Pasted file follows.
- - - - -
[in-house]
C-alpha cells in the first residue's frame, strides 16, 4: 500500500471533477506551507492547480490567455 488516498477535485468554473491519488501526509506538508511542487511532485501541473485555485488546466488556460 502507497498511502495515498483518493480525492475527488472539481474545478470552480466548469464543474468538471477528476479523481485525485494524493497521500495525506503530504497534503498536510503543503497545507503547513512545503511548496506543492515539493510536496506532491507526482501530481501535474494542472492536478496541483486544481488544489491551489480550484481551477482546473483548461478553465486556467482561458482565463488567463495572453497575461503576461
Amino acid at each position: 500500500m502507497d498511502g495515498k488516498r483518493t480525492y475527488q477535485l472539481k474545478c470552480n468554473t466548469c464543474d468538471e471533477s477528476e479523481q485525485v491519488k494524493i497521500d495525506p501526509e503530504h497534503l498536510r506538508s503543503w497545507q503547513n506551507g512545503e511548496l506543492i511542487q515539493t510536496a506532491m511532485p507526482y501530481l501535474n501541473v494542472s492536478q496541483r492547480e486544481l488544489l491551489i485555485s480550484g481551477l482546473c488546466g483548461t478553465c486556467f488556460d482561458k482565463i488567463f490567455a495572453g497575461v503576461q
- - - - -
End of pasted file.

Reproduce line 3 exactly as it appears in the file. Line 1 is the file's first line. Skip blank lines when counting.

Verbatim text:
Amino acid at each position: 500500500m502507497d498511502g495515498k488516498r483518493t480525492y475527488q477535485l472539481k474545478c470552480n468554473t466548469c464543474d468538471e471533477s477528476e479523481q485525485v491519488k494524493i497521500d495525506p501526509e503530504h497534503l498536510r506538508s503543503w497545507q503547513n506551507g512545503e511548496l506543492i511542487q515539493t510536496a506532491m511532485p507526482y501530481l501535474n501541473v494542472s492536478q496541483r492547480e486544481l488544489l491551489i485555485s480550484g481551477l482546473c488546466g483548461t478553465c486556467f488556460d482561458k482565463i488567463f490567455a495572453g497575461v503576461q